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The Benefits of Eating a Plant-Based Diet: Avoiding Animal Cloning

Are meat and dairy products from cloned animals and their offspring really safe? Why has the FDA approved such products while safety concerns and moral objections persist?
Views: 1.979 Created 12/14/2008

One of the top news stories from 2008 was the FDA approval of “food” from cloned animals. I usually only attempt to show the health benefits of eating a diet free from animal products and generally avoid lecturing on the moral and ethical reasons to avoid meat and dairy. This time, however, I seriously doubt that I am alone in my outrage over this, which not only brings up animal cruelty issues, but religious and moral questions, along with a vast array of safety concerns. This is just another sad display of the FDA’s willingness to approve anything in order to line its pockets with money from the USDA and pharmaceutical lobbies. Time and time again, the FDA has proven how inept it is at enforcing proper research and testing into pharmaceutical drugs, and in many cases, thousands upon thousands of deaths have been the result. Rather than protecting the American public from cloned and genetically modified foods, which are being banned or at the very least, labeled in other countries, the FDA has given the factory farm industry the go ahead to sell meat and dairy products from animals cloned and/or possibly genetically engineered by humans.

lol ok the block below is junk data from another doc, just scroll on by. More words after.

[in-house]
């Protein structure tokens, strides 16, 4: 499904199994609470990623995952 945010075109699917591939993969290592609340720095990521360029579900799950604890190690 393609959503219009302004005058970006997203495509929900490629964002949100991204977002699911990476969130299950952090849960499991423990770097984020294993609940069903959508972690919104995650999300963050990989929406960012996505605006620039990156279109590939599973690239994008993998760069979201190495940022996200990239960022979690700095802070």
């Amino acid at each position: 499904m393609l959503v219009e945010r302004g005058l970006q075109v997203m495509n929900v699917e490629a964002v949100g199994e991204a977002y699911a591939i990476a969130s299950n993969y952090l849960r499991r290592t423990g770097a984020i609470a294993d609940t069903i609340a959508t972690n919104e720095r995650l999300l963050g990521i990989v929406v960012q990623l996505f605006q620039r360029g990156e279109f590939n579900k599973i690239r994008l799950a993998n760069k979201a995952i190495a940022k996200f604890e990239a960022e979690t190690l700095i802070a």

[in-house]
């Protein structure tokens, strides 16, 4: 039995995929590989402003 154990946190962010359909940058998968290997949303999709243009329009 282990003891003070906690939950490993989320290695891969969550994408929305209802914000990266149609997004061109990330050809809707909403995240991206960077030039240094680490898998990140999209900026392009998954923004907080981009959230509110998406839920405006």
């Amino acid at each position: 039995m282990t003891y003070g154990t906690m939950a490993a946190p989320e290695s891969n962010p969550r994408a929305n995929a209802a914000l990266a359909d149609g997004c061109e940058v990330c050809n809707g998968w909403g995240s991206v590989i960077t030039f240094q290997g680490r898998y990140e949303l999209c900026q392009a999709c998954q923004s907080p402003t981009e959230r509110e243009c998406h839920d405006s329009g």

Barbara Glenn of the Biotechnology Industry Organization calls cloning “a breeding technique that will improve the quality and consistency of food” (1). However, Michael Hansen, a senior scientist with Consumers Union, says that “data supporting the FDA decision are based on just a few cloned animals and include little information about their offspring.” Hmm. Imagine that. The FDA making the decision to approve something based on little to no scientific evidence rather than on extensive research into its safety. Michael Hansen goes on to say that “The vast majority of clones don’t make it to adulthood…There are a lot of sickly animals.” Such health problems among clones raise concerns about animal welfare and food safety (1). I’m not sure that I understand how sickly cloned animals will “improve the quality” of food, but I guess we won’t have to wait long to find out. According to The Wall Street Journal, some farmers have reported that the offspring of cloned animals have already entered the marketplace (3). But you would never know whether the meat you are eating is coming from a traditionally bred animal or a cloned version because the FDA determined that meat and milk from cloned animals and their offspring would not be labeled because it was “the same as conventional food and did not pose a safety risk,” (2).